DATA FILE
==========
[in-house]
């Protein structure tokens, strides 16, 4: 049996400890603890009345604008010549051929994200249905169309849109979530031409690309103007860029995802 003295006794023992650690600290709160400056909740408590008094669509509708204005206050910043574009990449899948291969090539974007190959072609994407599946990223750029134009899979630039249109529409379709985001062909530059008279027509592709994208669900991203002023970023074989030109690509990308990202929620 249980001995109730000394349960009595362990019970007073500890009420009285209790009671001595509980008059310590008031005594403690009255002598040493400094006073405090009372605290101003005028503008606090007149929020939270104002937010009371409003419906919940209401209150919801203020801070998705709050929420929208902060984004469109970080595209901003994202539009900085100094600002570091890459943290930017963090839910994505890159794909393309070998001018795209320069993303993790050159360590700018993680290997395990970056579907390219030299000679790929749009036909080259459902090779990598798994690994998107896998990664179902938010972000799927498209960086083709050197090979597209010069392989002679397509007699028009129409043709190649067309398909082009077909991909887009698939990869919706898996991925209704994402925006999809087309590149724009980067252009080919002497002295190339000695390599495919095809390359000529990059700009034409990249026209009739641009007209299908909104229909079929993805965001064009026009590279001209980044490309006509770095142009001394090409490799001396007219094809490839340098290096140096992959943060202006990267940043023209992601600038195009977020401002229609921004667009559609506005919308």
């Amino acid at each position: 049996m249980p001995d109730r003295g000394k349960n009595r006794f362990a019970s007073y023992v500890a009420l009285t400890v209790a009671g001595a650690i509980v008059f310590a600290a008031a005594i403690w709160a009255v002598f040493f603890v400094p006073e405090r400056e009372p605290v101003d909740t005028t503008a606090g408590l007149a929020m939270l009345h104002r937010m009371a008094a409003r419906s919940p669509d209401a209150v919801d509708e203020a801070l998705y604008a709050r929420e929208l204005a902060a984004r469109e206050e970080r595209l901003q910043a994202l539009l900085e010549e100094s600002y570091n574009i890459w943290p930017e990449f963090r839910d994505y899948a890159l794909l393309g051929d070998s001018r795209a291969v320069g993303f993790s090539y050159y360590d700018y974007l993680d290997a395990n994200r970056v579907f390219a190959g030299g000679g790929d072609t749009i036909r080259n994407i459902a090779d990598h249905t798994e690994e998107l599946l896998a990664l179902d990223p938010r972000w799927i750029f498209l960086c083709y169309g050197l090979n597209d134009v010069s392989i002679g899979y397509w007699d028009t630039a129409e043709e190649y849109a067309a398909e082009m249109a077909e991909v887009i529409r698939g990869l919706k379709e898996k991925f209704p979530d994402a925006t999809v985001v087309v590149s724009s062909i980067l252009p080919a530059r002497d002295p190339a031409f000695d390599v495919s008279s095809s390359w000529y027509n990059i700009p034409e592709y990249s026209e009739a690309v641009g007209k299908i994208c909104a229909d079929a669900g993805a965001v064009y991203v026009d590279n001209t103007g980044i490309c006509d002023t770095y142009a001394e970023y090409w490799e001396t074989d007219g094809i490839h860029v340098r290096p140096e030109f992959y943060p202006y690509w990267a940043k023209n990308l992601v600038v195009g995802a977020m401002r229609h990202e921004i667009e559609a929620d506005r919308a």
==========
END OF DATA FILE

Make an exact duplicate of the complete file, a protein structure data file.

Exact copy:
[in-house]
């Protein structure tokens, strides 16, 4: 049996400890603890009345604008010549051929994200249905169309849109979530031409690309103007860029995802 003295006794023992650690600290709160400056909740408590008094669509509708204005206050910043574009990449899948291969090539974007190959072609994407599946990223750029134009899979630039249109529409379709985001062909530059008279027509592709994208669900991203002023970023074989030109690509990308990202929620 249980001995109730000394349960009595362990019970007073500890009420009285209790009671001595509980008059310590008031005594403690009255002598040493400094006073405090009372605290101003005028503008606090007149929020939270104002937010009371409003419906919940209401209150919801203020801070998705709050929420929208902060984004469109970080595209901003994202539009900085100094600002570091890459943290930017963090839910994505890159794909393309070998001018795209320069993303993790050159360590700018993680290997395990970056579907390219030299000679790929749009036909080259459902090779990598798994690994998107896998990664179902938010972000799927498209960086083709050197090979597209010069392989002679397509007699028009129409043709190649067309398909082009077909991909887009698939990869919706898996991925209704994402925006999809087309590149724009980067252009080919002497002295190339000695390599495919095809390359000529990059700009034409990249026209009739641009007209299908909104229909079929993805965001064009026009590279001209980044490309006509770095142009001394090409490799001396007219094809490839340098290096140096992959943060202006990267940043023209992601600038195009977020401002229609921004667009559609506005919308």
């Amino acid at each position: 049996m249980p001995d109730r003295g000394k349960n009595r006794f362990a019970s007073y023992v500890a009420l009285t400890v209790a009671g001595a650690i509980v008059f310590a600290a008031a005594i403690w709160a009255v002598f040493f603890v400094p006073e405090r400056e009372p605290v101003d909740t005028t503008a606090g408590l007149a929020m939270l009345h104002r937010m009371a008094a409003r419906s919940p669509d209401a209150v919801d509708e203020a801070l998705y604008a709050r929420e929208l204005a902060a984004r469109e206050e970080r595209l901003q910043a994202l539009l900085e010549e100094s600002y570091n574009i890459w943290p930017e990449f963090r839910d994505y899948a890159l794909l393309g051929d070998s001018r795209a291969v320069g993303f993790s090539y050159y360590d700018y974007l993680d290997a395990n994200r970056v579907f390219a190959g030299g000679g790929d072609t749009i036909r080259n994407i459902a090779d990598h249905t798994e690994e998107l599946l896998a990664l179902d990223p938010r972000w799927i750029f498209l960086c083709y169309g050197l090979n597209d134009v010069s392989i002679g899979y397509w007699d028009t630039a129409e043709e190649y849109a067309a398909e082009m249109a077909e991909v887009i529409r698939g990869l919706k379709e898996k991925f209704p979530d994402a925006t999809v985001v087309v590149s724009s062909i980067l252009p080919a530059r002497d002295p190339a031409f000695d390599v495919s008279s095809s390359w000529y027509n990059i700009p034409e592709y990249s026209e009739a690309v641009g007209k299908i994208c909104a229909d079929a669900g993805a965001v064009y991203v026009d590279n001209t103007g980044i490309c006509d002023t770095y142009a001394e970023y090409w490799e001396t074989d007219g094809i490839h860029v340098r290096p140096e030109f992959y943060p202006y690509w990267a940043k023209n990308l992601v600038v195009g995802a977020m401002r229609h990202e921004i667009e559609a929620d506005r919308a």